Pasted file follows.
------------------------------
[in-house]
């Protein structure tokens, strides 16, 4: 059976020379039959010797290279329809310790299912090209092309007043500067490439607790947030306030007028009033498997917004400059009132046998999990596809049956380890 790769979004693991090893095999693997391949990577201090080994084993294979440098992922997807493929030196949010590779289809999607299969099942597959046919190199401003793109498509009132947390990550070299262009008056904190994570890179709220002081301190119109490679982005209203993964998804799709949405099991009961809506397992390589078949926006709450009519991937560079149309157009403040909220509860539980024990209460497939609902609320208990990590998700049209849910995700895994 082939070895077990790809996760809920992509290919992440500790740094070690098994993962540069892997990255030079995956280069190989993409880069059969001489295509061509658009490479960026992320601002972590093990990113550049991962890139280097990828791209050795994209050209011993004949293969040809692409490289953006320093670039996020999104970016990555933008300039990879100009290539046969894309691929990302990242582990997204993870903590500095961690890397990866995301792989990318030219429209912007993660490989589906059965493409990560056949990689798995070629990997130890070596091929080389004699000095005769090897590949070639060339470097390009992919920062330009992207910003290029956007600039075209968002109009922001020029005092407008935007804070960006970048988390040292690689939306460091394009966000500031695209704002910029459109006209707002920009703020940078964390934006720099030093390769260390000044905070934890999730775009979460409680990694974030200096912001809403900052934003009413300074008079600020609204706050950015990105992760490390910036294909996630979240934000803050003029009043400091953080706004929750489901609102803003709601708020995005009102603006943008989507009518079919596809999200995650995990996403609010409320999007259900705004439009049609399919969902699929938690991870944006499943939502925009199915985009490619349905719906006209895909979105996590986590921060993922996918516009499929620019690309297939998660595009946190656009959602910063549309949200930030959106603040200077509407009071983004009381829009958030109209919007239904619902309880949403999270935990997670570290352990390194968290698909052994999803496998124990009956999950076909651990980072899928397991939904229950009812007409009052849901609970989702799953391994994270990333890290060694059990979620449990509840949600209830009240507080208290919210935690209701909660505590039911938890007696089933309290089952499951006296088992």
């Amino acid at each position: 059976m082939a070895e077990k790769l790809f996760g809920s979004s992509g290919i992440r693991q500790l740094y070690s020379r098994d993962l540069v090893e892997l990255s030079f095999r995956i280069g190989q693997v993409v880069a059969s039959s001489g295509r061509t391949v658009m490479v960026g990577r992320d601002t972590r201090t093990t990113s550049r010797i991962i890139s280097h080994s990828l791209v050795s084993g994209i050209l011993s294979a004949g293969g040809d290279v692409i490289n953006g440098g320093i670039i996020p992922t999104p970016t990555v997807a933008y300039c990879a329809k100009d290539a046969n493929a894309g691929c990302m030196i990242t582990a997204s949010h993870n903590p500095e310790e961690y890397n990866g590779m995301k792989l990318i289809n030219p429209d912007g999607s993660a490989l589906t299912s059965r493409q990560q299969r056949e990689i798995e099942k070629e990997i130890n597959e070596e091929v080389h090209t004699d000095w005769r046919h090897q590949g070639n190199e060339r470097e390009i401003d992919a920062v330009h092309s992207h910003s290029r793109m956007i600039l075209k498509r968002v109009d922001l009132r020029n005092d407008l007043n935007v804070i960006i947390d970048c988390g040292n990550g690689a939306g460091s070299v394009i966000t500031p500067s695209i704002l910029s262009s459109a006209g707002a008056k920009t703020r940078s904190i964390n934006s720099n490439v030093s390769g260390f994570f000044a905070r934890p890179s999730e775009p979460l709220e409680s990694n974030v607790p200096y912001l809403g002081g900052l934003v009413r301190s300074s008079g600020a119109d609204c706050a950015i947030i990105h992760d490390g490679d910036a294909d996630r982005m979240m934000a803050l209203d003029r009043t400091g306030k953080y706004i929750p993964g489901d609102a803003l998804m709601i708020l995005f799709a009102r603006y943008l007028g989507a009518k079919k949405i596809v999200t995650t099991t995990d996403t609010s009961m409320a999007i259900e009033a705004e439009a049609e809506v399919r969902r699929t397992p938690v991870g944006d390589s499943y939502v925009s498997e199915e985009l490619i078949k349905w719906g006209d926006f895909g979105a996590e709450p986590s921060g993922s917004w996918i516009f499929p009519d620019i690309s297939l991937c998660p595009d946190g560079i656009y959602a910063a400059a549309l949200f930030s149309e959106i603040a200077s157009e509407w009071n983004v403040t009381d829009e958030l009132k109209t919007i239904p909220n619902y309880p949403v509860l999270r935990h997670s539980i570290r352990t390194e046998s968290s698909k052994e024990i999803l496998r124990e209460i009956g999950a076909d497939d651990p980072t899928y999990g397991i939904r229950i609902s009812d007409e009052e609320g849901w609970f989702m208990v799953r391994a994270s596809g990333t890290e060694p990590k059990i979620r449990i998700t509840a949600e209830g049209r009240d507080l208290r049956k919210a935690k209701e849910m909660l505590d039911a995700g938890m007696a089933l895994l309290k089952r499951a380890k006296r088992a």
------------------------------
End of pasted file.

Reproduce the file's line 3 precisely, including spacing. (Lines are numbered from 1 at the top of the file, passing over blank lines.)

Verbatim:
């Amino acid at each position: 059976m082939a070895e077990k790769l790809f996760g809920s979004s992509g290919i992440r693991q500790l740094y070690s020379r098994d993962l540069v090893e892997l990255s030079f095999r995956i280069g190989q693997v993409v880069a059969s039959s001489g295509r061509t391949v658009m490479v960026g990577r992320d601002t972590r201090t093990t990113s550049r010797i991962i890139s280097h080994s990828l791209v050795s084993g994209i050209l011993s294979a004949g293969g040809d290279v692409i490289n953006g440098g320093i670039i996020p992922t999104p970016t990555v997807a933008y300039c990879a329809k100009d290539a046969n493929a894309g691929c990302m030196i990242t582990a997204s949010h993870n903590p500095e310790e961690y890397n990866g590779m995301k792989l990318i289809n030219p429209d912007g999607s993660a490989l589906t299912s059965r493409q990560q299969r056949e990689i798995e099942k070629e990997i130890n597959e070596e091929v080389h090209t004699d000095w005769r046919h090897q590949g070639n190199e060339r470097e390009i401003d992919a920062v330009h092309s992207h910003s290029r793109m956007i600039l075209k498509r968002v109009d922001l009132r020029n005092d407008l007043n935007v804070i960006i947390d970048c988390g040292n990550g690689a939306g460091s070299v394009i966000t500031p500067s695209i704002l910029s262009s459109a006209g707002a008056k920009t703020r940078s904190i964390n934006s720099n490439v030093s390769g260390f994570f000044a905070r934890p890179s999730e775009p979460l709220e409680s990694n974030v607790p200096y912001l809403g002081g900052l934003v009413r301190s300074s008079g600020a119109d609204c706050a950015i947030i990105h992760d490390g490679d910036a294909d996630r982005m979240m934000a803050l209203d003029r009043t400091g306030k953080y706004i929750p993964g489901d609102a803003l998804m709601i708020l995005f799709a009102r603006y943008l007028g989507a009518k079919k949405i596809v999200t995650t099991t995990d996403t609010s009961m409320a999007i259900e009033a705004e439009a049609e809506v399919r969902r699929t397992p938690v991870g944006d390589s499943y939502v925009s498997e199915e985009l490619i078949k349905w719906g006209d926006f895909g979105a996590e709450p986590s921060g993922s917004w996918i516009f499929p009519d620019i690309s297939l991937c998660p595009d946190g560079i656009y959602a910063a400059a549309l949200f930030s149309e959106i603040a200077s157009e509407w009071n983004v403040t009381d829009e958030l009132k109209t919007i239904p909220n619902y309880p949403v509860l999270r935990h997670s539980i570290r352990t390194e046998s968290s698909k052994e024990i999803l496998r124990e209460i009956g999950a076909d497939d651990p980072t899928y999990g397991i939904r229950i609902s009812d007409e009052e609320g849901w609970f989702m208990v799953r391994a994270s596809g990333t890290e060694p990590k059990i979620r449990i998700t509840a949600e209830g049209r009240d507080l208290r049956k919210a935690k209701e849910m909660l505590d039911a995700g938890m007696a089933l895994l309290k089952r499951a380890k006296r088992a």